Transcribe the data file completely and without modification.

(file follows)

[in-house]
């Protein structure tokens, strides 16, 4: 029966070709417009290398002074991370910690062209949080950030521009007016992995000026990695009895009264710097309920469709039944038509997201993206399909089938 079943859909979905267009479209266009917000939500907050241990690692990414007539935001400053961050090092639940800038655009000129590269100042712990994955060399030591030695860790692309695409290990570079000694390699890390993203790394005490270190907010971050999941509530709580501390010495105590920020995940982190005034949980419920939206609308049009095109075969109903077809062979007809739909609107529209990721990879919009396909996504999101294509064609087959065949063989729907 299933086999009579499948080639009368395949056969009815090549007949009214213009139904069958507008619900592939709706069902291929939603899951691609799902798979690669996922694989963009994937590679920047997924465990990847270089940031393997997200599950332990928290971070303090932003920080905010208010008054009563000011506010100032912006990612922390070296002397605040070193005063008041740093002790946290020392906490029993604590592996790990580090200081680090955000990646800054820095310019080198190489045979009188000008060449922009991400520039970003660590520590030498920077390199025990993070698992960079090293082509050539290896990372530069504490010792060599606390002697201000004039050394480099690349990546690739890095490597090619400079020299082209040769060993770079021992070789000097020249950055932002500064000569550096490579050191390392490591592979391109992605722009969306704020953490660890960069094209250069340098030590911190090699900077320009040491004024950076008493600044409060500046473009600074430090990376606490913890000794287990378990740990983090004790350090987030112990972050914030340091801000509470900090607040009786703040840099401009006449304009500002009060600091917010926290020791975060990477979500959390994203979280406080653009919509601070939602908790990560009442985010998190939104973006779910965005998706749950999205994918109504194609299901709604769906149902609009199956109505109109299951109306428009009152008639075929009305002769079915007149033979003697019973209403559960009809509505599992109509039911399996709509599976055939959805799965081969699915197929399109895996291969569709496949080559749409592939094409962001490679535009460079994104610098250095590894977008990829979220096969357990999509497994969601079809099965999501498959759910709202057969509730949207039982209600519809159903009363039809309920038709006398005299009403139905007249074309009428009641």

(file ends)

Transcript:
[in-house]
């Protein structure tokens, strides 16, 4: 029966070709417009290398002074991370910690062209949080950030521009007016992995000026990695009895009264710097309920469709039944038509997201993206399909089938 079943859909979905267009479209266009917000939500907050241990690692990414007539935001400053961050090092639940800038655009000129590269100042712990994955060399030591030695860790692309695409290990570079000694390699890390993203790394005490270190907010971050999941509530709580501390010495105590920020995940982190005034949980419920939206609308049009095109075969109903077809062979007809739909609107529209990721990879919009396909996504999101294509064609087959065949063989729907 299933086999009579499948080639009368395949056969009815090549007949009214213009139904069958507008619900592939709706069902291929939603899951691609799902798979690669996922694989963009994937590679920047997924465990990847270089940031393997997200599950332990928290971070303090932003920080905010208010008054009563000011506010100032912006990612922390070296002397605040070193005063008041740093002790946290020392906490029993604590592996790990580090200081680090955000990646800054820095310019080198190489045979009188000008060449922009991400520039970003660590520590030498920077390199025990993070698992960079090293082509050539290896990372530069504490010792060599606390002697201000004039050394480099690349990546690739890095490597090619400079020299082209040769060993770079021992070789000097020249950055932002500064000569550096490579050191390392490591592979391109992605722009969306704020953490660890960069094209250069340098030590911190090699900077320009040491004024950076008493600044409060500046473009600074430090990376606490913890000794287990378990740990983090004790350090987030112990972050914030340091801000509470900090607040009786703040840099401009006449304009500002009060600091917010926290020791975060990477979500959390994203979280406080653009919509601070939602908790990560009442985010998190939104973006779910965005998706749950999205994918109504194609299901709604769906149902609009199956109505109109299951109306428009009152008639075929009305002769079915007149033979003697019973209403559960009809509505599992109509039911399996709509599976055939959805799965081969699915197929399109895996291969569709496949080559749409592939094409962001490679535009460079994104610098250095590894977008990829979220096969357990999509497994969601079809099965999501498959759910709202057969509730949207039982209600519809159903009363039809309920038709006398005299009403139905007249074309009428009641």